The most important radio platform, Cridland says, is the internet. Yet, every station has got its own player and distribution technology - the only exception being the UK radio player replacing all the different players the stations had built before. (Its usage is exactly the same as it always was: When people are getting up they tune in, either on AM/FM or on the web, and they keep using the radio player the whole day long, until late at night.)

The second most important platform is the mobile, especially the iPhone, a device that has done so much better than any other mobile device. Accordingly the question should be: How can we do the same with radio? By means of crowdsourcing and user-generated content. An remarkable tool for getting the audiences' voice on air is, a mobile app that lets people record and hand in their recordings with a single tap. The industrial revolution called internet can also change the process of radio making. Instead of of costly radio studios you just need a free software like Audacity or an iPhone/iPad/Android app to create high quality audio pieces.

Publishing programmes on the web, Cridland says, will let much more people listen to them than just by broadcasting. Cridland's conclusions:
  • The future of radio is multiplatform.
  • Radio needs to concentrate on the user interface and discovery.
  • Media is changing from consumption to creation.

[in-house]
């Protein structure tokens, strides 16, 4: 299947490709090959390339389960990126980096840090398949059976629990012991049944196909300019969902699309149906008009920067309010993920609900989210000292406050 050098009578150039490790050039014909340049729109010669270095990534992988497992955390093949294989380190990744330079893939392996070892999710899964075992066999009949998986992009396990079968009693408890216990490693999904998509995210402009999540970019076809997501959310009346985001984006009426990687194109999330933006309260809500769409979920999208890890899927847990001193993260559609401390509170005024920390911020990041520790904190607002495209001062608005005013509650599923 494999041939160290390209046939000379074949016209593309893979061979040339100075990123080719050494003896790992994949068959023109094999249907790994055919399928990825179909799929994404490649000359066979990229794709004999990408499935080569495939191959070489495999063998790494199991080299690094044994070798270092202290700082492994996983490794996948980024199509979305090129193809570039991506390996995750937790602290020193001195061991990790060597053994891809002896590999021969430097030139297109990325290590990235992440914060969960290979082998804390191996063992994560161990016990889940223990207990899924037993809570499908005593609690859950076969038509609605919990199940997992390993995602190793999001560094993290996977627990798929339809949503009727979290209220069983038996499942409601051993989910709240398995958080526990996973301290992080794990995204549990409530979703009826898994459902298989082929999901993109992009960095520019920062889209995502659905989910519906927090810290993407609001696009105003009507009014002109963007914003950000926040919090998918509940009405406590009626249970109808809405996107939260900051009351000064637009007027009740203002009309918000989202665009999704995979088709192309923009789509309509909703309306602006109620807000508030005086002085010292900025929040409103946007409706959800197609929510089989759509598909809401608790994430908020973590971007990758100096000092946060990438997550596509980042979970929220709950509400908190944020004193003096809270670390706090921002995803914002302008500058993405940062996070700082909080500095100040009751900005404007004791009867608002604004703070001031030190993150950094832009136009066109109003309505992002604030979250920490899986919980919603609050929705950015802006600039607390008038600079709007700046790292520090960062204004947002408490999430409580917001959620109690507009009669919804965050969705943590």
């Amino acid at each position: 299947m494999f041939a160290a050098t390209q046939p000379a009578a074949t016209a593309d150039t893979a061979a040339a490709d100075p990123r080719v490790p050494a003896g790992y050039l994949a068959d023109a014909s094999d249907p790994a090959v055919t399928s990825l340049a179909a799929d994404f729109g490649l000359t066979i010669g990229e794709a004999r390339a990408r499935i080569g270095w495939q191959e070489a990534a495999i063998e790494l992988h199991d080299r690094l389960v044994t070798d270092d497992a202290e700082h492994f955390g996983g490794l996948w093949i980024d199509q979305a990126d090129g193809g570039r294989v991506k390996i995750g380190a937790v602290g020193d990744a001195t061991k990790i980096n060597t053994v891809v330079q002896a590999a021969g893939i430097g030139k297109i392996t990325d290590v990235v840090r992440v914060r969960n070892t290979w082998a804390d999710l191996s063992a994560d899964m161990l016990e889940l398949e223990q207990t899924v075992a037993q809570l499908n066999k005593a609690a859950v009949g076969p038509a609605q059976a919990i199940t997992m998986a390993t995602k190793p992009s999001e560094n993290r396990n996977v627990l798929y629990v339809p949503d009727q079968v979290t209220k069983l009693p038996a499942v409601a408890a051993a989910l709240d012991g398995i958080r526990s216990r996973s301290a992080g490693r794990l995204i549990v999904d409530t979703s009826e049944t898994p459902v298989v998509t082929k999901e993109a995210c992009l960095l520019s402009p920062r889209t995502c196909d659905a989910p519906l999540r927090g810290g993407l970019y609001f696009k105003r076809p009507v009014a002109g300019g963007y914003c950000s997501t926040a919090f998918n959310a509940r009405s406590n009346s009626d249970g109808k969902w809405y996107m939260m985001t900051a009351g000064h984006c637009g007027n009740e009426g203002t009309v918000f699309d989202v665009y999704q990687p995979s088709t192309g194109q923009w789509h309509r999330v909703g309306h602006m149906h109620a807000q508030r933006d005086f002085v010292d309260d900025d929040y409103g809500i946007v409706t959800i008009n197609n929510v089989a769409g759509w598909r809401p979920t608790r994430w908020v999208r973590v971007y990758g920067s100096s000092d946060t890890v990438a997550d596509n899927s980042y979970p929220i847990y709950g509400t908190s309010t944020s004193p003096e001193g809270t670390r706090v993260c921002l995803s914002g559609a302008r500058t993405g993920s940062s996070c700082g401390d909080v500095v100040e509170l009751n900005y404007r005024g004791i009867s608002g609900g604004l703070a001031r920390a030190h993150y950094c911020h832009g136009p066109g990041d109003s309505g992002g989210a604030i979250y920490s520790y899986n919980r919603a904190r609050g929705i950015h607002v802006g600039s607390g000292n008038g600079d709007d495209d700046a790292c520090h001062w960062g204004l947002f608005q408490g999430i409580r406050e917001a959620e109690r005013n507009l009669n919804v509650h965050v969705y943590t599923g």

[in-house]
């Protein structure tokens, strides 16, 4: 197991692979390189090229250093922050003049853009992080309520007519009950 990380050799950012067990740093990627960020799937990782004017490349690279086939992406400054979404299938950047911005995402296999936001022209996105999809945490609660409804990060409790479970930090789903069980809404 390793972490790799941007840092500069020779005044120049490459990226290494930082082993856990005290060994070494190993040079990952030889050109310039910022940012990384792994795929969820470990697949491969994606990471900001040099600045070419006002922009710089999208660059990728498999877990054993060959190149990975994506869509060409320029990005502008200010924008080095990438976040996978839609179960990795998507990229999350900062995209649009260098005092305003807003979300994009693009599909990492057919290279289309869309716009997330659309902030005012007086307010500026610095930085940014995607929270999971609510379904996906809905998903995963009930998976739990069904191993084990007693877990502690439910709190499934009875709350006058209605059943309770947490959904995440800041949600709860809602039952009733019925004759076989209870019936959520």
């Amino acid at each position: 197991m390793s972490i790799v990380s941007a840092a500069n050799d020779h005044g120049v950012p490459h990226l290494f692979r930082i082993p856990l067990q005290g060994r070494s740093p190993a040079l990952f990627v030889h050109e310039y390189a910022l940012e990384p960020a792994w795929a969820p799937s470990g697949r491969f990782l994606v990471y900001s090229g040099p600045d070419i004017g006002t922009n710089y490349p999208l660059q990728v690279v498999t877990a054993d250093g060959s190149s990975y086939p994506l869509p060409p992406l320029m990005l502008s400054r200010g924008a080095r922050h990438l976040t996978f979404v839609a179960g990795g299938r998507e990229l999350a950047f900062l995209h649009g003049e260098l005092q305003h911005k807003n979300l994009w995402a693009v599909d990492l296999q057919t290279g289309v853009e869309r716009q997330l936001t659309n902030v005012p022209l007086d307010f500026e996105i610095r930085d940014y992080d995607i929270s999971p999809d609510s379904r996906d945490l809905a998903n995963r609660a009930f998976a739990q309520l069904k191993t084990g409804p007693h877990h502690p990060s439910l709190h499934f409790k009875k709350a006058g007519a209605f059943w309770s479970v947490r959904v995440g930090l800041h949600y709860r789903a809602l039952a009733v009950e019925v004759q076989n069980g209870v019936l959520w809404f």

• Recognise the power of the brand.

Public service radio: Still going strong but declining

"In terms of reach and market share, public service radio broadcasting is still going strong, but on the long run it is declining", says Alexander Shulzycki, head of research, European Broadcasting Union. Even though the reach still is remarkably strong across Europe, a long term erosion has become obvious. On the other hand, Facebook, Twitter and video-sharing sites are increasing fast. On average public service Media are present on three social media platforms. Services like dominates the online listening with younger generations. Yet, 71% do not make their broadcasts available online due to copyright problems.

Media surveys in the U.S. shows a slow but steady growth of online radio consumption over the past eight years (, an algorithm-driven online music service not available in Europe, dominating online listening). U.S. audiences listen to radio via mobile phones (mostly downloaded music, also podcasts and simulcasts) and iPads.